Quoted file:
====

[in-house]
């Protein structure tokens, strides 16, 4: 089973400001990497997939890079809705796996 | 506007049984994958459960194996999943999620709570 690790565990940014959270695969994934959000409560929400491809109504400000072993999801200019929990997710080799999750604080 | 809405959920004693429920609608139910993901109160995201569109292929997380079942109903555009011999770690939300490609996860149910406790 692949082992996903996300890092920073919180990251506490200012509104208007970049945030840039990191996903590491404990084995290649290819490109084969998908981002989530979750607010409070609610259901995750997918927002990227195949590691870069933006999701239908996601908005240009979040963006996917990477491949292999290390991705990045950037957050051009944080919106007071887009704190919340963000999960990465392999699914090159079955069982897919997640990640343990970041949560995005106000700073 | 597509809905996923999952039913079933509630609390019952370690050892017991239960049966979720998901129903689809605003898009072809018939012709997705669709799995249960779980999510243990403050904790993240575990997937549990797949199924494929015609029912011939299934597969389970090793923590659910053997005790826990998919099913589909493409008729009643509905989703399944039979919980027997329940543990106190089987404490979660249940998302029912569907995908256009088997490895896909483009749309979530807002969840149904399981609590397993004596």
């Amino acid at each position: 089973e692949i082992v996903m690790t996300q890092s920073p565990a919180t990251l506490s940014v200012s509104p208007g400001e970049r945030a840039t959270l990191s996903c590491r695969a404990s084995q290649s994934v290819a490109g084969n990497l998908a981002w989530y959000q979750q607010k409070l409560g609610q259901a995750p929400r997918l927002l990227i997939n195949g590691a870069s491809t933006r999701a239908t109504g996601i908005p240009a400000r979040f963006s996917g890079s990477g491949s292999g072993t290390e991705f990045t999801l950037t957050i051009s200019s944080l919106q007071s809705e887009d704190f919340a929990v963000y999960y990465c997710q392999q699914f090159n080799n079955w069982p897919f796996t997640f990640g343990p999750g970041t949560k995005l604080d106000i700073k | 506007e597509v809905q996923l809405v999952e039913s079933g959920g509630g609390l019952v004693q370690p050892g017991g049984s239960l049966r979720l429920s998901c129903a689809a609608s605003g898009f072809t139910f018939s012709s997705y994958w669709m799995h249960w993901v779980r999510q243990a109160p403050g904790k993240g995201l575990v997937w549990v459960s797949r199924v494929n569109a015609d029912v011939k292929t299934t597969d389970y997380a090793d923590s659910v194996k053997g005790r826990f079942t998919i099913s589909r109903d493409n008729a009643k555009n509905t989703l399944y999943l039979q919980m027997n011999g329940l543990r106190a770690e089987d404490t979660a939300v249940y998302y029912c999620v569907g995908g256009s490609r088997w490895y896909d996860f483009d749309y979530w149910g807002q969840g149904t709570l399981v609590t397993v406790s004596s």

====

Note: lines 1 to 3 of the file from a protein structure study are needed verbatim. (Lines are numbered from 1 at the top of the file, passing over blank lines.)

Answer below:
[in-house]
């Protein structure tokens, strides 16, 4: 089973400001990497997939890079809705796996 | 506007049984994958459960194996999943999620709570 690790565990940014959270695969994934959000409560929400491809109504400000072993999801200019929990997710080799999750604080 | 809405959920004693429920609608139910993901109160995201569109292929997380079942109903555009011999770690939300490609996860149910406790 692949082992996903996300890092920073919180990251506490200012509104208007970049945030840039990191996903590491404990084995290649290819490109084969998908981002989530979750607010409070609610259901995750997918927002990227195949590691870069933006999701239908996601908005240009979040963006996917990477491949292999290390991705990045950037957050051009944080919106007071887009704190919340963000999960990465392999699914090159079955069982897919997640990640343990970041949560995005106000700073 | 597509809905996923999952039913079933509630609390019952370690050892017991239960049966979720998901129903689809605003898009072809018939012709997705669709799995249960779980999510243990403050904790993240575990997937549990797949199924494929015609029912011939299934597969389970090793923590659910053997005790826990998919099913589909493409008729009643509905989703399944039979919980027997329940543990106190089987404490979660249940998302029912569907995908256009088997490895896909483009749309979530807002969840149904399981609590397993004596």
């Amino acid at each position: 089973e692949i082992v996903m690790t996300q890092s920073p565990a919180t990251l506490s940014v200012s509104p208007g400001e970049r945030a840039t959270l990191s996903c590491r695969a404990s084995q290649s994934v290819a490109g084969n990497l998908a981002w989530y959000q979750q607010k409070l409560g609610q259901a995750p929400r997918l927002l990227i997939n195949g590691a870069s491809t933006r999701a239908t109504g996601i908005p240009a400000r979040f963006s996917g890079s990477g491949s292999g072993t290390e991705f990045t999801l950037t957050i051009s200019s944080l919106q007071s809705e887009d704190f919340a929990v963000y999960y990465c997710q392999q699914f090159n080799n079955w069982p897919f796996t997640f990640g343990p999750g970041t949560k995005l604080d106000i700073k | 506007e597509v809905q996923l809405v999952e039913s079933g959920g509630g609390l019952v004693q370690p050892g017991g049984s239960l049966r979720l429920s998901c129903a689809a609608s605003g898009f072809t139910f018939s012709s997705y994958w669709m799995h249960w993901v779980r999510q243990a109160p403050g904790k993240g995201l575990v997937w549990v459960s797949r199924v494929n569109a015609d029912v011939k292929t299934t597969d389970y997380a090793d923590s659910v194996k053997g005790r826990f079942t998919i099913s589909r109903d493409n008729a009643k555009n509905t989703l399944y999943l039979q919980m027997n011999g329940l543990r106190a770690e089987d404490t979660a939300v249940y998302y029912c999620v569907g995908g256009s490609r088997w490895y896909d996860f483009d749309y979530w149910g807002q969840g149904t709570l399981v609590t397993v406790s004596s």